To Keeble, the situation looked precarious: the settlements had been surrounded but not captured, and his companies were exhausted, cold and low on water, ammunition and food. His concern was that the Company B reinforcements dropped by helicopter would either be used in an early morning counter-attack, or used to stiffen the defences around Goose Green. He had seen the C Company assault stopped in its tracks by the AA fire from the airfield, and had seen the Harrier strikes of earlier that afternoon missing their intended targets. In an order group with the A and C Company commanders, he indicated his preference for calling for an Argentine surrender rather than facing an ongoing battle the following morning. His alternative plan, if the Argentines did not surrender, was to “flatten Goose Green” with all available fire-power and then launch an assault with all forces possible, including reinforcements he had requested from Thompson. On Thompson’s orders, J Company of 42 Commando, Royal Marines, the remaining guns of 8 Battery, and additional mortars were helicoptered in to provide the necessary support.[66]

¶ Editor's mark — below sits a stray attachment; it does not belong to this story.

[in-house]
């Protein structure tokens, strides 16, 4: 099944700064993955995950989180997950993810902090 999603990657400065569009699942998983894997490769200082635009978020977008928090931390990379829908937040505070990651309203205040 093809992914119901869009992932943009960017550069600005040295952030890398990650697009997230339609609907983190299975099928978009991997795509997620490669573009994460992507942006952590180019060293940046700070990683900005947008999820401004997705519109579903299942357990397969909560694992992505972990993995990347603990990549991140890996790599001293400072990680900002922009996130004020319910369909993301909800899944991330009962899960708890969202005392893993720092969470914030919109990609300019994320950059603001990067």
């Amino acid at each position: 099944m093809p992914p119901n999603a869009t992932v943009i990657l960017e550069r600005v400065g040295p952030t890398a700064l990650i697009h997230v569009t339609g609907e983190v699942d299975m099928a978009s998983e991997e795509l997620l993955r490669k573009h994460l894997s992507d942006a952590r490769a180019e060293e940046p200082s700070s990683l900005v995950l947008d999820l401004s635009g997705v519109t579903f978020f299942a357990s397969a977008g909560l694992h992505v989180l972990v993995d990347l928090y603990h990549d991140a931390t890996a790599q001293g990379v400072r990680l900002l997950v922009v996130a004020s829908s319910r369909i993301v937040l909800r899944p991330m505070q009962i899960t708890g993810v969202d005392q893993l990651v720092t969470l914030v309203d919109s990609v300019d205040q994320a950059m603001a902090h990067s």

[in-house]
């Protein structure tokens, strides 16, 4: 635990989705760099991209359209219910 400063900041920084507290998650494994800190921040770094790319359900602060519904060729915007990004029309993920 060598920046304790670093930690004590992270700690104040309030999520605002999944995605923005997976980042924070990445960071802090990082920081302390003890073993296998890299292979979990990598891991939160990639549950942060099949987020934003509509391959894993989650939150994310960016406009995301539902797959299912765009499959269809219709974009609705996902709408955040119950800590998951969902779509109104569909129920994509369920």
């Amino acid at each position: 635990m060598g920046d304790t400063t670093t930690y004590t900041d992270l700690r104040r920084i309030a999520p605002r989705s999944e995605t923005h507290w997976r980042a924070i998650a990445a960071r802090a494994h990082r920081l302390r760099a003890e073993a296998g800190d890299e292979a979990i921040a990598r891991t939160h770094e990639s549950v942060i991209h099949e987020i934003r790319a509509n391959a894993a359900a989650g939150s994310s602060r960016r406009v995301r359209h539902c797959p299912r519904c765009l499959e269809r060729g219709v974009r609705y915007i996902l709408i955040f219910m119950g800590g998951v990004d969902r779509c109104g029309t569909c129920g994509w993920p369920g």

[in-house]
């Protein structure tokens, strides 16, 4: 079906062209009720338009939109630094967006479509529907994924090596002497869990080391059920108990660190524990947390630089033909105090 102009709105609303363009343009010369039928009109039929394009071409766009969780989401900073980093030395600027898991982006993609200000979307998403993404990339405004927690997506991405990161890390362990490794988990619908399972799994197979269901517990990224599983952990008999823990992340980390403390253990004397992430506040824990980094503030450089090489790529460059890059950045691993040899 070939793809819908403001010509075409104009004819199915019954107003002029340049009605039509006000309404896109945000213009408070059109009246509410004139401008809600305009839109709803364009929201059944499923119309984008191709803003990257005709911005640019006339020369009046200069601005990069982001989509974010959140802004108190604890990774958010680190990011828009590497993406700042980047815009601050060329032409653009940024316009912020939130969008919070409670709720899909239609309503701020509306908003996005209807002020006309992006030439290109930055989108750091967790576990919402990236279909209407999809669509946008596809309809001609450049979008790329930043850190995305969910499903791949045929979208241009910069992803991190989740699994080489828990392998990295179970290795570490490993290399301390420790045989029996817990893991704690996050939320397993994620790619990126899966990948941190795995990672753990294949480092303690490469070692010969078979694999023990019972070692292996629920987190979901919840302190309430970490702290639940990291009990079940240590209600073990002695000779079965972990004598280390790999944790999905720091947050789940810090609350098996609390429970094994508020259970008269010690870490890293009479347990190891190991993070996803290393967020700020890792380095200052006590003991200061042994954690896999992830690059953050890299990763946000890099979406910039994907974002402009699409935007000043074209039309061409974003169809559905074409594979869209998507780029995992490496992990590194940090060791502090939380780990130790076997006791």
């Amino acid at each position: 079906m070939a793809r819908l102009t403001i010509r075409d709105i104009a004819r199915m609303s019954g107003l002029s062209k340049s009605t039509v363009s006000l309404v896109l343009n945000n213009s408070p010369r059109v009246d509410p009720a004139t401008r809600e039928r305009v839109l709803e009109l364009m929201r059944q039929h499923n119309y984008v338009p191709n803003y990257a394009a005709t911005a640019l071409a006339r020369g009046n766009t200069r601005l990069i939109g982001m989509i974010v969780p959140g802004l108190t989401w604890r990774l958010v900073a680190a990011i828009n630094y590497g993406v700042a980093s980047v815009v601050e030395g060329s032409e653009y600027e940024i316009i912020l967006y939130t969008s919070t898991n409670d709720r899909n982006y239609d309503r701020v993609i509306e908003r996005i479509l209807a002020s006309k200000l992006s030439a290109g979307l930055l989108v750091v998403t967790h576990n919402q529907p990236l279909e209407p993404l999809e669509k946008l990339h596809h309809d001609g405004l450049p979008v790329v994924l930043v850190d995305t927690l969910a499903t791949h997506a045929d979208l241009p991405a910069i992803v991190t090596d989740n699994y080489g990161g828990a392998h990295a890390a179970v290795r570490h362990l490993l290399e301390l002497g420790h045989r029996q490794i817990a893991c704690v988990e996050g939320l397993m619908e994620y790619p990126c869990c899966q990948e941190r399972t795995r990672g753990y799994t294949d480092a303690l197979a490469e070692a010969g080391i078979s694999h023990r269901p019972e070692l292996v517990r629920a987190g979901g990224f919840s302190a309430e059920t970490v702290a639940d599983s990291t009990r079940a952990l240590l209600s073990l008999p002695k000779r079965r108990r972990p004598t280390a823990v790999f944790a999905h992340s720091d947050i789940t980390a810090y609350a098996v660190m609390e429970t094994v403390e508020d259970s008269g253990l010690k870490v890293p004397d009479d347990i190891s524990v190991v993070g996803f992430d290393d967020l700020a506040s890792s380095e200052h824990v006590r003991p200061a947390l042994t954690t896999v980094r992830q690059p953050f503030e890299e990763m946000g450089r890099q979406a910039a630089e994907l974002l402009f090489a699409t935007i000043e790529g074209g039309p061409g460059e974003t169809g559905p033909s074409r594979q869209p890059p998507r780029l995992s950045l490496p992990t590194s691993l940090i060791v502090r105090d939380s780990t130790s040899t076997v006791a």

Surrender

Once Thompson and 3 Brigade had agreed to the approach, a message was relayed by CB radio from San Carlos to Mr. Eric Goss, the farm manager in Goose Green – who in turn delivered it to Piaggi. The call explained the details of a planned delegation who would go forward from the British lines to the Argentine positions in Goose Green bearing a message. Piaggi agreed to receive the delegation.[67] Soon after midnight, two Argentine Air Force warrant officer prisoners of war were sent to meet with Piaggi and to hand over the proposed terms of surrender.[j] On receiving the terms, Piaggi concluded “..The battle had turned into a sniping contest. They could sit well out of range of our soldiers’ fire and, if they wanted to, raze the settlement. I knew that there was no longer any chance of reinforcements from 6th [Compañía ‘Piribebuy’] Regiment’s B Company and so I suggested to Wing Commander [Vice Commodore] Wilson Pedrozo that he talk to the British. He agreed reluctantly.” The next morning, agreement for an unconditional surrender was reached and Pedrozo held a short parade and those on parade then laid down their weapons. After burning the regimental flag, Piaggi led the troops and officers, carrying their personal belongings, into captivity.[68]

Aftermath

Prisoners and casualties

Initial burial place of British casualties at Ajax Bay